Because they are derived from human patients with documented medical histories, iPS cells are accompanied by reams of previously inaccessible information. “You can see from their medical history the progression of the disease, how they responded to different drugs, exactly what symptoms they experienced, and when,” says Dimos. Certain drugs may be more or less effective depending on a patient’s genetic makeup; some people, for instance, respond well to the breast-cancer medication taxol, while others may have no response at all. If scientists knew that specific medications worked for certain people or, conversely, caused them to suffer severe side effects, they could use their cells to try to figure out why–and use that information to develop better therapies.
So far, Harvard Stem Cell Institute scientists and their colleagues have used iPS-cell technology to create more than 20 disease-specific stem-cell lines designed to help them study conditions including Parkinson’s and type 1 diabetes. While the field is still in its early stages, researchers have begun to see evidence that they can replicate certain aspects of human disease in a dish.
The first goal for iZumi is to establish its own bank of reprogrammed cells. To start, the bank will be stocked with cells derived from patients with various neurodegenerative diseases–ALS, spinal muscular atrophy, and Parkinson’s–as well as a cardiovascular disorder known as calcific aortic valve disease, which they’re studying in conjunction with collaborators at the Gladstone Institute at the University of California, San Francisco. By creating complex systems of cells that incorporate the different cell types affected in each disease, such as motor neurons and skeletal muscle cells, they can watch precisely how ALS and the other conditions develop.
The company wants to develop drugs, focusing on therapies for neurodegenerative diseases. It will also work with other pharmaceutical companies to find treatments for other diseases. “We believe that we’ll have our own proprietary therapeutics in development in the fifth year–by 2012,” says CEO John Walker.
A Bumpy Road
If iPS-cell scientists have learned anything from the saga of embryonic-stem-cell research, it’s that potential doesn’t always translate into profit or success: despite the vast promise of embryonic stem cells, building a business model around their therapeutic use has been a challenge. Some of the blame can be laid on President George W. Bush. In 2001–citing ethical objections to the process used to obtain the cells, which destroys a days-old embryo–he restricted federal research funding for the technology to a small number of stem-cell lines already in existence. The controversy, the lack of federal investment, and some uncertainty surrounding the science itself made some researchers reluctant to study embryonic stem cells, and many venture capitalists were hesitant to back efforts to commercialize them.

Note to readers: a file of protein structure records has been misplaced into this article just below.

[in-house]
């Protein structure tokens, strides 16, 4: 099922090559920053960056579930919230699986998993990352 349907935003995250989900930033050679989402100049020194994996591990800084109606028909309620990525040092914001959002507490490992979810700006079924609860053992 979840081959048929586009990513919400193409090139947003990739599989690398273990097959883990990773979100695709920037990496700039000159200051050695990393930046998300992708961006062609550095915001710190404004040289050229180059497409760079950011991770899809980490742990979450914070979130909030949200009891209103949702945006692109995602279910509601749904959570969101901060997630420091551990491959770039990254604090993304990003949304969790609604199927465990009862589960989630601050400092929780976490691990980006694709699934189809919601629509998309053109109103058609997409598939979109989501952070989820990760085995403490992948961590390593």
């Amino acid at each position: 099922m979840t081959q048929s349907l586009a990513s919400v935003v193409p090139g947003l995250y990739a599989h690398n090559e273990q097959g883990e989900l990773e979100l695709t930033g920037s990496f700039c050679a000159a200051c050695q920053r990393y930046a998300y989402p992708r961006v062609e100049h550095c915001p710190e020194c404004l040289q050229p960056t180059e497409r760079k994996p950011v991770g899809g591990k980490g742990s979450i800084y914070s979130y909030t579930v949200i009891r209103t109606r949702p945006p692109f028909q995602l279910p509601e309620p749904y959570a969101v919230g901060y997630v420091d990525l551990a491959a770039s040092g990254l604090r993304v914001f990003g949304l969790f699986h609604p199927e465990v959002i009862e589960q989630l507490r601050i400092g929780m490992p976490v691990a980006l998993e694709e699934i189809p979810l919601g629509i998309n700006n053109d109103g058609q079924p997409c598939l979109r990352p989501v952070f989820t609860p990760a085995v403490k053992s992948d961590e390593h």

Barack Obama ordered the limits on federal funding removed early in his presidency, but his predecessor’s policies probably set the field back many years. And embryonic stem cells are so finicky and unpredictable that developing treatments based on them has been difficult even apart from the funding obstacles. Only this year, more than a decade after human embryonic stem cells were first isolated, will they finally make it into clinical trials. The first therapy, a treatment for acute spinal-cord injury developed by biotech startup Geron, is headed for trials later this year.
“It’s kind of a ‘good news, bad news’ scenario,” says Daniel Omstead, CEO of Hambrecht and Quist Capital Management. “Every quarter or year, you see new developments that make you very excited about the future but more circumspect about … being able to make money in the near term for investment in technology that will cure disease.” He’s not yet sure whether iPS-cell technology will prove to be the stem-cell field’s home run, and neither are his fellow venture capitalists. “I think many companies will come out of the stem-cell area, but I don’t know that they’ll be focused on iPS cells necessarily,” says Amir Nashat of Polaris Venture Partners, which has funded a company partly based on the technology (see table above).